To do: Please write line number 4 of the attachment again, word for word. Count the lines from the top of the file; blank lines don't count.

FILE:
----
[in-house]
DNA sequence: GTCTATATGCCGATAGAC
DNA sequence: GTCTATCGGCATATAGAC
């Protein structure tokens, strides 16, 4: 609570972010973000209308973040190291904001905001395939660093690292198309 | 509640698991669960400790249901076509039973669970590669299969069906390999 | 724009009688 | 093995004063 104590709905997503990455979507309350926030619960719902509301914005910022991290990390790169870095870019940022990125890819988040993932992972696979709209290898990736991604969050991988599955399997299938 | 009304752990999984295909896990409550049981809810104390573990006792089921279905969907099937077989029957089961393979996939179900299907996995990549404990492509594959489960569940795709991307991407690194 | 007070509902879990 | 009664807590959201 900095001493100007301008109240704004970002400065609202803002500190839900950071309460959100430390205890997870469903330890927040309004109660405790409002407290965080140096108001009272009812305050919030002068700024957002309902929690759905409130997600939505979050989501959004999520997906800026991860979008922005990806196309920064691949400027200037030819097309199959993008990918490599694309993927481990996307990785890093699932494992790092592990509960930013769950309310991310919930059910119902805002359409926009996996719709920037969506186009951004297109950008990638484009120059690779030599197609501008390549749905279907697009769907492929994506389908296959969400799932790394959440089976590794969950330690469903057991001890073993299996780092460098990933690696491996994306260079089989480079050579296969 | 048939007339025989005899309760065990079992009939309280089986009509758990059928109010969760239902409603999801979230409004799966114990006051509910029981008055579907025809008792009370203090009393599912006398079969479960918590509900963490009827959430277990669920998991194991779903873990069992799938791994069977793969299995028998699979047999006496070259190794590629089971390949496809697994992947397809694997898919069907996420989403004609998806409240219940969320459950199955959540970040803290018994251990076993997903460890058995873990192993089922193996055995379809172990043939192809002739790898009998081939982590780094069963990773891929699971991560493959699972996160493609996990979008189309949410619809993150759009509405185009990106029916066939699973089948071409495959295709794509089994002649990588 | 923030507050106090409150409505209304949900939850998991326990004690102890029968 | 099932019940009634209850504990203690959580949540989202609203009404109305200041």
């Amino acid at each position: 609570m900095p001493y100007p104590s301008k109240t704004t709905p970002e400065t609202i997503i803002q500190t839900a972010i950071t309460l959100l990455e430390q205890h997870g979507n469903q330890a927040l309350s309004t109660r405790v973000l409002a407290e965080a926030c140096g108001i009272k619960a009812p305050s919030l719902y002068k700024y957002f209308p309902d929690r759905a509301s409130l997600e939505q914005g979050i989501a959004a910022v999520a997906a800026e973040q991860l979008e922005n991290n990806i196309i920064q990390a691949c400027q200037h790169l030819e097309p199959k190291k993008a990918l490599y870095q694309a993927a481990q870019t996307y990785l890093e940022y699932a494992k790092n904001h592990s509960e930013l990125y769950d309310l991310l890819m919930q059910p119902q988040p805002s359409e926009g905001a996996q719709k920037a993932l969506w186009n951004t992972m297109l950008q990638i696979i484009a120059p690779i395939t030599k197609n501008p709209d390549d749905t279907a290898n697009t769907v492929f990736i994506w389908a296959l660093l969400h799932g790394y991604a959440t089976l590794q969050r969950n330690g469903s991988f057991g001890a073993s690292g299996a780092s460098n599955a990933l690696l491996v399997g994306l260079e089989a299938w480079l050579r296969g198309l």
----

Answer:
């Protein structure tokens, strides 16, 4: 609570972010973000209308973040190291904001905001395939660093690292198309 | 509640698991669960400790249901076509039973669970590669299969069906390999 | 724009009688 | 093995004063 104590709905997503990455979507309350926030619960719902509301914005910022991290990390790169870095870019940022990125890819988040993932992972696979709209290898990736991604969050991988599955399997299938 | 009304752990999984295909896990409550049981809810104390573990006792089921279905969907099937077989029957089961393979996939179900299907996995990549404990492509594959489960569940795709991307991407690194 | 007070509902879990 | 009664807590959201 900095001493100007301008109240704004970002400065609202803002500190839900950071309460959100430390205890997870469903330890927040309004109660405790409002407290965080140096108001009272009812305050919030002068700024957002309902929690759905409130997600939505979050989501959004999520997906800026991860979008922005990806196309920064691949400027200037030819097309199959993008990918490599694309993927481990996307990785890093699932494992790092592990509960930013769950309310991310919930059910119902805002359409926009996996719709920037969506186009951004297109950008990638484009120059690779030599197609501008390549749905279907697009769907492929994506389908296959969400799932790394959440089976590794969950330690469903057991001890073993299996780092460098990933690696491996994306260079089989480079050579296969 | 048939007339025989005899309760065990079992009939309280089986009509758990059928109010969760239902409603999801979230409004799966114990006051509910029981008055579907025809008792009370203090009393599912006398079969479960918590509900963490009827959430277990669920998991194991779903873990069992799938791994069977793969299995028998699979047999006496070259190794590629089971390949496809697994992947397809694997898919069907996420989403004609998806409240219940969320459950199955959540970040803290018994251990076993997903460890058995873990192993089922193996055995379809172990043939192809002739790898009998081939982590780094069963990773891929699971991560493959699972996160493609996990979008189309949410619809993150759009509405185009990106029916066939699973089948071409495959295709794509089994002649990588 | 923030507050106090409150409505209304949900939850998991326990004690102890029968 | 099932019940009634209850504990203690959580949540989202609203009404109305200041």